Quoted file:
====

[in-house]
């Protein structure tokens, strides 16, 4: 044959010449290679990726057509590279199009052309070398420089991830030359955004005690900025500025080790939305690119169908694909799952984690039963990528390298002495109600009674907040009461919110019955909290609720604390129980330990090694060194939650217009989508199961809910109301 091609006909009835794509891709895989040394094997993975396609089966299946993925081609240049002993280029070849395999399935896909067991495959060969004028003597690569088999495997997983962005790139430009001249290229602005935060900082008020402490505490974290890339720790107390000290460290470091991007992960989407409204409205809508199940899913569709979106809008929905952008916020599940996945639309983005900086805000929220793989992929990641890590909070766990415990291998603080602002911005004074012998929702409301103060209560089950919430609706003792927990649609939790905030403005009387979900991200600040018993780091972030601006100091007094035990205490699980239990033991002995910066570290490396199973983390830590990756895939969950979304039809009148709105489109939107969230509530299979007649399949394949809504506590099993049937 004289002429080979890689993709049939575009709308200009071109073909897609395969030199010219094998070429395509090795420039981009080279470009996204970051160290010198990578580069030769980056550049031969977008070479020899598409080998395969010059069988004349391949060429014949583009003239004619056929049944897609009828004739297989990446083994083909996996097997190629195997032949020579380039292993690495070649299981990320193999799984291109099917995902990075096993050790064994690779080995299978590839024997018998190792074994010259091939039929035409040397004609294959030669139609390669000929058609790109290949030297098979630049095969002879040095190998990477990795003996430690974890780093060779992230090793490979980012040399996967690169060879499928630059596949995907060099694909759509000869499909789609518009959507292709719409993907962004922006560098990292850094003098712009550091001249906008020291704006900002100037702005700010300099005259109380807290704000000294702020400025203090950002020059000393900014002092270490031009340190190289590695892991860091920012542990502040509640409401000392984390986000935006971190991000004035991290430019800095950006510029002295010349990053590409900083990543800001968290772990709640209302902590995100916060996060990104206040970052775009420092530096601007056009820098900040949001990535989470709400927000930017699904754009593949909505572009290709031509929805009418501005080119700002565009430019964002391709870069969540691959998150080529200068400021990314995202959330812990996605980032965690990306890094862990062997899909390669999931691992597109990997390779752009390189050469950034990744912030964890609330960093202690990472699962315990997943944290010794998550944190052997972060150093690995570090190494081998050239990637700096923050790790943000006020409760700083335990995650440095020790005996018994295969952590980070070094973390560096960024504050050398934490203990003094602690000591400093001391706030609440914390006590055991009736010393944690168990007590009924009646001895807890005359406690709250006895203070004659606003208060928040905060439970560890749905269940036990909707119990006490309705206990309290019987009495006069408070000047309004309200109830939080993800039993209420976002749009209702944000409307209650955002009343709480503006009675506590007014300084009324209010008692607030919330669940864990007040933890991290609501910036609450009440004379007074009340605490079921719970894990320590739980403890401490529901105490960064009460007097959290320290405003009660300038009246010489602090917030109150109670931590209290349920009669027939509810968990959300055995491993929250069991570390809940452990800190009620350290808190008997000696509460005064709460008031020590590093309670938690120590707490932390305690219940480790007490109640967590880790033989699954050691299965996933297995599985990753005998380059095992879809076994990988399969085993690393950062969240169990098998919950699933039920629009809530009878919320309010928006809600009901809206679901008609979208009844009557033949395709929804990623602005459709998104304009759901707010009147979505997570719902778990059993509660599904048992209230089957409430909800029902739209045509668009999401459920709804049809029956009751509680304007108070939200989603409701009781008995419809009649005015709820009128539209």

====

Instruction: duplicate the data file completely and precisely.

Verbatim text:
[in-house]
């Protein structure tokens, strides 16, 4: 044959010449290679990726057509590279199009052309070398420089991830030359955004005690900025500025080790939305690119169908694909799952984690039963990528390298002495109600009674907040009461919110019955909290609720604390129980330990090694060194939650217009989508199961809910109301 091609006909009835794509891709895989040394094997993975396609089966299946993925081609240049002993280029070849395999399935896909067991495959060969004028003597690569088999495997997983962005790139430009001249290229602005935060900082008020402490505490974290890339720790107390000290460290470091991007992960989407409204409205809508199940899913569709979106809008929905952008916020599940996945639309983005900086805000929220793989992929990641890590909070766990415990291998603080602002911005004074012998929702409301103060209560089950919430609706003792927990649609939790905030403005009387979900991200600040018993780091972030601006100091007094035990205490699980239990033991002995910066570290490396199973983390830590990756895939969950979304039809009148709105489109939107969230509530299979007649399949394949809504506590099993049937 004289002429080979890689993709049939575009709308200009071109073909897609395969030199010219094998070429395509090795420039981009080279470009996204970051160290010198990578580069030769980056550049031969977008070479020899598409080998395969010059069988004349391949060429014949583009003239004619056929049944897609009828004739297989990446083994083909996996097997190629195997032949020579380039292993690495070649299981990320193999799984291109099917995902990075096993050790064994690779080995299978590839024997018998190792074994010259091939039929035409040397004609294959030669139609390669000929058609790109290949030297098979630049095969002879040095190998990477990795003996430690974890780093060779992230090793490979980012040399996967690169060879499928630059596949995907060099694909759509000869499909789609518009959507292709719409993907962004922006560098990292850094003098712009550091001249906008020291704006900002100037702005700010300099005259109380807290704000000294702020400025203090950002020059000393900014002092270490031009340190190289590695892991860091920012542990502040509640409401000392984390986000935006971190991000004035991290430019800095950006510029002295010349990053590409900083990543800001968290772990709640209302902590995100916060996060990104206040970052775009420092530096601007056009820098900040949001990535989470709400927000930017699904754009593949909505572009290709031509929805009418501005080119700002565009430019964002391709870069969540691959998150080529200068400021990314995202959330812990996605980032965690990306890094862990062997899909390669999931691992597109990997390779752009390189050469950034990744912030964890609330960093202690990472699962315990997943944290010794998550944190052997972060150093690995570090190494081998050239990637700096923050790790943000006020409760700083335990995650440095020790005996018994295969952590980070070094973390560096960024504050050398934490203990003094602690000591400093001391706030609440914390006590055991009736010393944690168990007590009924009646001895807890005359406690709250006895203070004659606003208060928040905060439970560890749905269940036990909707119990006490309705206990309290019987009495006069408070000047309004309200109830939080993800039993209420976002749009209702944000409307209650955002009343709480503006009675506590007014300084009324209010008692607030919330669940864990007040933890991290609501910036609450009440004379007074009340605490079921719970894990320590739980403890401490529901105490960064009460007097959290320290405003009660300038009246010489602090917030109150109670931590209290349920009669027939509810968990959300055995491993929250069991570390809940452990800190009620350290808190008997000696509460005064709460008031020590590093309670938690120590707490932390305690219940480790007490109640967590880790033989699954050691299965996933297995599985990753005998380059095992879809076994990988399969085993690393950062969240169990098998919950699933039920629009809530009878919320309010928006809600009901809206679901008609979208009844009557033949395709929804990623602005459709998104304009759901707010009147979505997570719902778990059993509660599904048992209230089957409430909800029902739209045509668009999401459920709804049809029956009751509680304007108070939200989603409701009781008995419809009649005015709820009128539209």